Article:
The United Kingdom has consistently taken a strong position on cybersecurity, “recognizing the need to drive awareness and responsiveness on a national scale,” according to an update from Hypr, the passwordless service provider.
It reportedly “established the National Cybersecurity Centre in 2016, has among the strictest security and data protection laws, and recently launched its £2.6 billion National Cyber Strategy.”
The tough stance “holds even more true for banking and financial services organizations, with additional requirements imposed by the Bank of England’s Prudential Regulation Authority (PRA) and international bodies, such as PCI-DSS.”
While these regulations are positive steps, “it means compliance ends up driving many security decisions — to the potential detriment of organizations and their customers.”
In a recent Ernst & Young survey, CISOs in the UK “named ensuring compliance as the most stressful element for their role, yet only 36% believe that compliance requirements focus on the right aspects of security.”
In fact, compliance requirements “typically lag far behind current attack landscape risks. Nowhere is this more evident than in authentication security.
HYPR and Vanson Bourne recently conducted a survey “on the authentication practices and security of financial services organizations in the UK as well as the US and Europe.” Results show the repercussions “of over-relying on regulations to drive cybersecurity infrastructure decisions.”
Overall, UK financial services organisations “report significantly fewer cyberattacks than other regions.” A full 18% say “they haven’t faced any cyberattacks in the last 12 months whereas the average rate is 6%.” Moreover, those attacks are “less likely to lead to a breach, at 80% for UK firms versus an average of 90%.”
However, this still “means that a full two-thirds of all UK financial organisations have been breached.” In fact, most have “been breached multiple times, to the tune of 3.1 breaches annually, on average.”
Moreover, the positive comparison “ends when it comes to authentication-related breaches.”
Looking at root causes, 95% of organizations “that were breached named credential misuse or authentication vulnerabilities as a factor in at least one breach.” This data indicates that authentication “remains the biggest point of weakness for financial organizations in the UK; regulations are simply not enough.”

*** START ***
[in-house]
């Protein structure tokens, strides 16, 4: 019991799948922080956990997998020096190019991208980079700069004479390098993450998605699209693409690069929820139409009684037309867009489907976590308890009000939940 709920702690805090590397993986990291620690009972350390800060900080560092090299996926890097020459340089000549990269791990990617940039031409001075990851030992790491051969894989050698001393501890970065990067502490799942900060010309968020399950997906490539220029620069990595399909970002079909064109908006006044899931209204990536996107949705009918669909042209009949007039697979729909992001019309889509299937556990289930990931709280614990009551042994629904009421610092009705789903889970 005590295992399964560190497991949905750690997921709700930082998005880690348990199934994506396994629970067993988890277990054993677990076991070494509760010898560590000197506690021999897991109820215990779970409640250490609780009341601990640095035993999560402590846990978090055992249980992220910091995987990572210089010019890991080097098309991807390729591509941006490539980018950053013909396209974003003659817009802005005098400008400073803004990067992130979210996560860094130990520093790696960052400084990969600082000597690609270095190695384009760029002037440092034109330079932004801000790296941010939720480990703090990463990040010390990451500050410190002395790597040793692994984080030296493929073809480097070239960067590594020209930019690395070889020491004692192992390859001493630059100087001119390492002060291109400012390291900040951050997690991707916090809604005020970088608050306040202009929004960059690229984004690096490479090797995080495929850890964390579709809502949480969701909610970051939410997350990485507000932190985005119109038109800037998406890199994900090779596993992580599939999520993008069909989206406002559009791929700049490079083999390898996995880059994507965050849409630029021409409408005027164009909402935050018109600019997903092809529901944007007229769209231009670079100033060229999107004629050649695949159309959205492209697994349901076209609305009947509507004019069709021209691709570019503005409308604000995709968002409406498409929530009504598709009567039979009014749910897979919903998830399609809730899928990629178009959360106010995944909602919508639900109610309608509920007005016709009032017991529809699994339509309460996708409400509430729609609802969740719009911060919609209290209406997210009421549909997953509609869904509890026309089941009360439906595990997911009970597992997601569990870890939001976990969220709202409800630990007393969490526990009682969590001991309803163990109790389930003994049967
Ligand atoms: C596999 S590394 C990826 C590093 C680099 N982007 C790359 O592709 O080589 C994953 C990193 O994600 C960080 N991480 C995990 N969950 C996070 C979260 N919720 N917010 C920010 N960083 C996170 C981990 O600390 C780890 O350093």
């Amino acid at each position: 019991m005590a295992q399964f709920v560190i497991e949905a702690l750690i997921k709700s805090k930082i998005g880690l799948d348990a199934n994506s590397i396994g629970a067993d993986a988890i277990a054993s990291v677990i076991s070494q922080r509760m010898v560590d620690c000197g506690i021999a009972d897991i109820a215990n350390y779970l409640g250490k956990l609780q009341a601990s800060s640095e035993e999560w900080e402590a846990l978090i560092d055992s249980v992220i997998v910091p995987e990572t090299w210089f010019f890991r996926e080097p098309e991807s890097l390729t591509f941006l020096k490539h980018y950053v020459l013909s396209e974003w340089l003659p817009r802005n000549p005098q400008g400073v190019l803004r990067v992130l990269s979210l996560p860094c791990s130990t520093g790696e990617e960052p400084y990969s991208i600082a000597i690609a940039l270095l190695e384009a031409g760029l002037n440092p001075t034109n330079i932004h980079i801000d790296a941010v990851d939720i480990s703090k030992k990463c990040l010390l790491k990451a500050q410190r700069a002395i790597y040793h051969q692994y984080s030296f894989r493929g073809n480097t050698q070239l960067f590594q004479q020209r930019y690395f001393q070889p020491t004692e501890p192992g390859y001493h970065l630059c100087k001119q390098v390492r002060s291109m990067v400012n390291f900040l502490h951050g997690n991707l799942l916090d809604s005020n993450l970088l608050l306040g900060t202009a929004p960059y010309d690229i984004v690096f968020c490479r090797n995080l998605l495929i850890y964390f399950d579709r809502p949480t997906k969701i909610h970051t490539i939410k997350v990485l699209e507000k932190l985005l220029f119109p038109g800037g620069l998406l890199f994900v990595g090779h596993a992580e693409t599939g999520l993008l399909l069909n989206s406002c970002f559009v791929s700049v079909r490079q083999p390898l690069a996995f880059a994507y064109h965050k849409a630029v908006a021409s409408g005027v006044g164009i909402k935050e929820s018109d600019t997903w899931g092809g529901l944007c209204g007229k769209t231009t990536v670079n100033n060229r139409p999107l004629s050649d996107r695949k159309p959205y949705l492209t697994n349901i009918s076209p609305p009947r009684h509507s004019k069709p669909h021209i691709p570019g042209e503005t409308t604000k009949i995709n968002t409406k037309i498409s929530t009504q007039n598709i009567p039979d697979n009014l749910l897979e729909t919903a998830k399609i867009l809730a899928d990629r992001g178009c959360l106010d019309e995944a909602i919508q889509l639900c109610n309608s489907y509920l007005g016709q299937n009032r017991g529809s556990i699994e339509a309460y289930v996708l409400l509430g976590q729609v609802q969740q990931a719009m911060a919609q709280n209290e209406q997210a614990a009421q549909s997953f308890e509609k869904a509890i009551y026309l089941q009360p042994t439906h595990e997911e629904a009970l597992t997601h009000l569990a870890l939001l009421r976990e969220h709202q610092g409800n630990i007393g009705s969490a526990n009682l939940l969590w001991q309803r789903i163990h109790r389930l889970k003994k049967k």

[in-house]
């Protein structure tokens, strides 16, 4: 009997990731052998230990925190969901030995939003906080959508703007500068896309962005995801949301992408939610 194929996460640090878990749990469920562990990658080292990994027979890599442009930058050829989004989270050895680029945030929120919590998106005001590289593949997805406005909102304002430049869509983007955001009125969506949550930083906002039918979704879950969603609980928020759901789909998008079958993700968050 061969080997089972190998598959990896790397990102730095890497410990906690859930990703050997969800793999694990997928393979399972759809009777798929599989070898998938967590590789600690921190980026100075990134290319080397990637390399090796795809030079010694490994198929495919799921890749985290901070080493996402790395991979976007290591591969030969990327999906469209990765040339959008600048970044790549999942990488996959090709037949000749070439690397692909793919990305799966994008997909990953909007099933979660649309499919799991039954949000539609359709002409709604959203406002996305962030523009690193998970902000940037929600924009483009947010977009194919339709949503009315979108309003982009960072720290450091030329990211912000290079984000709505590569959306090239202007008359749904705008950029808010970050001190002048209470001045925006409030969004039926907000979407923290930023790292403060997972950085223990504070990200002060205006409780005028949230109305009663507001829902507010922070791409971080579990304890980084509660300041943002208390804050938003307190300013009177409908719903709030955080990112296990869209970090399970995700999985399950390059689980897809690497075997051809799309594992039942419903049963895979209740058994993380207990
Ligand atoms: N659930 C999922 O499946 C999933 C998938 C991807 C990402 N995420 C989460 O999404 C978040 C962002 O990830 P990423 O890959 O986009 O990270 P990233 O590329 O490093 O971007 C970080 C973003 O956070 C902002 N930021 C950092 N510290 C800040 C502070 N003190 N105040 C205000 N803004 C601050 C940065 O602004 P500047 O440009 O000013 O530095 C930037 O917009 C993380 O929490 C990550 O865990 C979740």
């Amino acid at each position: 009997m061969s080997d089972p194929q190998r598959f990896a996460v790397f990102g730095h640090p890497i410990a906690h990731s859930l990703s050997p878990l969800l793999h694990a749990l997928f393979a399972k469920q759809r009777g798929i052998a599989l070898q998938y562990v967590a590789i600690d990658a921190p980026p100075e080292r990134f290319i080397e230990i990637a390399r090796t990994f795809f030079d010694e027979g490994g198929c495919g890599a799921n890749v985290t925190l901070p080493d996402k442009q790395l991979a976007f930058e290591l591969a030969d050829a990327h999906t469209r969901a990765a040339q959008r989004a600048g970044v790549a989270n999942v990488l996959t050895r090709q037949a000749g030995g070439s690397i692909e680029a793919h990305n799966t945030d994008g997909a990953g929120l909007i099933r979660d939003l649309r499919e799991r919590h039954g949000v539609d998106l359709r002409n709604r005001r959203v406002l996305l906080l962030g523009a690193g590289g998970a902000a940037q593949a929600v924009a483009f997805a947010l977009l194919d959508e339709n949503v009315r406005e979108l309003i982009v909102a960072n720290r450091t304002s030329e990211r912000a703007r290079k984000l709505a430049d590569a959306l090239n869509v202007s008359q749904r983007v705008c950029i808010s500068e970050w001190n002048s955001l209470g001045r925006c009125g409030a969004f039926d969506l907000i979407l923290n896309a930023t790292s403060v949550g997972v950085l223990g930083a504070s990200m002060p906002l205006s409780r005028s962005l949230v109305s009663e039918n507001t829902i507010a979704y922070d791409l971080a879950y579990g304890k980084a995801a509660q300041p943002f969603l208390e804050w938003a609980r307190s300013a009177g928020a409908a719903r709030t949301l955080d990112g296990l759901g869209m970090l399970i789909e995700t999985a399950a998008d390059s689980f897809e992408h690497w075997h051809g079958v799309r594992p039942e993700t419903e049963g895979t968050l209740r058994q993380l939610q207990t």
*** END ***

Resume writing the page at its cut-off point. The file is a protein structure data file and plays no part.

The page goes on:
The current authentication practices of financial services organizations in the UK is causing harm “to their business and their customers.”
Authentication-related breaches “cost UK firms an average of $1.71 million annually and led to other significant consequences including loss of business (26%), fines (30%), loss of customer data (26%) and loss of employee data (26%).”
Moreover, despite the negative impact, “only 32% of organisations in the UK changed their authentication practices after a breach.”
Compare this “to the U.S. where 44% took action.”
In other words, 68% of the financial firms that were breached are still vulnerable.
Digging in deeper, we see evidence “of persistent insecure practices when it comes to authentication and a strong suggestion that compliance-driven security may play a role.”
As noted in the update:
“While UK organisations deserve credit for doing a good job on the most egregious bad practices — for example, UK firms are 23% less likely than their global counterparts to authenticate with only a username and password (17% vs. 22%) — these seem to have been replaced by only marginally more secure authentication methods. Fully half of UK financial firms employ insecure 2FA technologies such as SMS and OTPs, compared to 32% globally.”
As mentioned in the report:
“The numbers make sense when you consider that regulations currently on the books mandate MFA, but do not distinguish between phishing-resistant passwordless MFA and legacy methods. If the last few years have taught us anything, it’s that standard MFA authentication methods offer little protection against modern attacks.”
As explained in a blog post, this misalignment clearly “creates a false sense of security for many UK financial organisations as 85% state they believe their authentication approach is secure, despite the large number of breaches.”
These findings reveal “the repercussions of focusing on compliance rather than the critical security risks facing UK financial organizations.” Regulations are not enough “to keep authentication-related breaches in check, directly costing these organizations over $1.7 million a year.”
The report from Hypr concluded:
“All organizations, but the finance industry in particular, need to contend with a dynamic threat landscape and evolving business and operating environments. Industry research indicates that most CISOs and IT leaders would rather build cybersecurity structures for the critical risks that their organizations face, rather than simply to align with compliance requirements. These risks aren’t only security-related. Cybersecurity initiatives need to address the commercial needs of the business and act as strategic enablers, rather than obstacles to change. Ticking off a compliance checkbox on multi- factor authentication won’t cut it.”
The update also pointed out that newer phishing-resistant, passwordless technologies offer a clear path forward “for UK financial firms to remain both secure and competitive.”
The survey found “that the vast majority of Security & IT decision makers at these firms (81%) believe passwordless authentication ensures the highest security.”
Even more, (89%) state “that passwordless authentication improves user experience.”
As covered, HYPR True Passwordless™ MFA “provides phishing-resistant security that financial services organisations require while making the authentication process fast and frictionless for users.”
For more details, check here.